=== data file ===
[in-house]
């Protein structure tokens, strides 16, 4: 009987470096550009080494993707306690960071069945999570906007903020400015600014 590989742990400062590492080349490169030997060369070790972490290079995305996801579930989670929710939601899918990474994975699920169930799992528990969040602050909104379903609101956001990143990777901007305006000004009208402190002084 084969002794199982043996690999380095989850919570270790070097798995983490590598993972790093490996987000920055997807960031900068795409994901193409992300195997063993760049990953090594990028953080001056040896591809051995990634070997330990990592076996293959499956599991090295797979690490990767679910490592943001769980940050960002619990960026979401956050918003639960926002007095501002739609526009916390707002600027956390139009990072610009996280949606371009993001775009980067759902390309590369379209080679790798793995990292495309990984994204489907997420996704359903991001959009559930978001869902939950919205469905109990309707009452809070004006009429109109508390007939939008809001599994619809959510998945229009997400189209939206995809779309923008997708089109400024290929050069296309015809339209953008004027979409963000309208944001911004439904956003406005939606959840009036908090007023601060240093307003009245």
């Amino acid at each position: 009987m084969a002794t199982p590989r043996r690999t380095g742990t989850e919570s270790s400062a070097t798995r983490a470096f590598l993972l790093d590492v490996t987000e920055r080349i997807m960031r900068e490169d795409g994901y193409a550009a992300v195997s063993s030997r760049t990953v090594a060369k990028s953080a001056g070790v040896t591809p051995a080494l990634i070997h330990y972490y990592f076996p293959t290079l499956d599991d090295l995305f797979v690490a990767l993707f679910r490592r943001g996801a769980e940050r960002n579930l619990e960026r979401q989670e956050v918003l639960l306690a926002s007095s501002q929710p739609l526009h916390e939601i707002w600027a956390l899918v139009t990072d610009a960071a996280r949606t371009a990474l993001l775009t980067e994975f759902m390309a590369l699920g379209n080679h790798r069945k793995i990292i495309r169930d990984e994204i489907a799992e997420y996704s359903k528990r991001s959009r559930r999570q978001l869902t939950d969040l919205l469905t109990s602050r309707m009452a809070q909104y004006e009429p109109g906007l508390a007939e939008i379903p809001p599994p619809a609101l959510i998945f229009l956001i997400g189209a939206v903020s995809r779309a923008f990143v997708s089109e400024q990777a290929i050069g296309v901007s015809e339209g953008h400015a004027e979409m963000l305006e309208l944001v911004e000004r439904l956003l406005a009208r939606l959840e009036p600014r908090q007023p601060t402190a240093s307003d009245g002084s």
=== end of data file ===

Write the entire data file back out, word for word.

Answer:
[in-house]
């Protein structure tokens, strides 16, 4: 009987470096550009080494993707306690960071069945999570906007903020400015600014 590989742990400062590492080349490169030997060369070790972490290079995305996801579930989670929710939601899918990474994975699920169930799992528990969040602050909104379903609101956001990143990777901007305006000004009208402190002084 084969002794199982043996690999380095989850919570270790070097798995983490590598993972790093490996987000920055997807960031900068795409994901193409992300195997063993760049990953090594990028953080001056040896591809051995990634070997330990990592076996293959499956599991090295797979690490990767679910490592943001769980940050960002619990960026979401956050918003639960926002007095501002739609526009916390707002600027956390139009990072610009996280949606371009993001775009980067759902390309590369379209080679790798793995990292495309990984994204489907997420996704359903991001959009559930978001869902939950919205469905109990309707009452809070004006009429109109508390007939939008809001599994619809959510998945229009997400189209939206995809779309923008997708089109400024290929050069296309015809339209953008004027979409963000309208944001911004439904956003406005939606959840009036908090007023601060240093307003009245």
């Amino acid at each position: 009987m084969a002794t199982p590989r043996r690999t380095g742990t989850e919570s270790s400062a070097t798995r983490a470096f590598l993972l790093d590492v490996t987000e920055r080349i997807m960031r900068e490169d795409g994901y193409a550009a992300v195997s063993s030997r760049t990953v090594a060369k990028s953080a001056g070790v040896t591809p051995a080494l990634i070997h330990y972490y990592f076996p293959t290079l499956d599991d090295l995305f797979v690490a990767l993707f679910r490592r943001g996801a769980e940050r960002n579930l619990e960026r979401q989670e956050v918003l639960l306690a926002s007095s501002q929710p739609l526009h916390e939601i707002w600027a956390l899918v139009t990072d610009a960071a996280r949606t371009a990474l993001l775009t980067e994975f759902m390309a590369l699920g379209n080679h790798r069945k793995i990292i495309r169930d990984e994204i489907a799992e997420y996704s359903k528990r991001s959009r559930r999570q978001l869902t939950d969040l919205l469905t109990s602050r309707m009452a809070q909104y004006e009429p109109g906007l508390a007939e939008i379903p809001p599994p619809a609101l959510i998945f229009l956001i997400g189209a939206v903020s995809r779309a923008f990143v997708s089109e400024q990777a290929i050069g296309v901007s015809e339209g953008h400015a004027e979409m963000l305006e309208l944001v911004e000004r439904l956003l406005a009208r939606l959840e009036p600014r908090q007023p601060t402190a240093s307003d009245g002084s």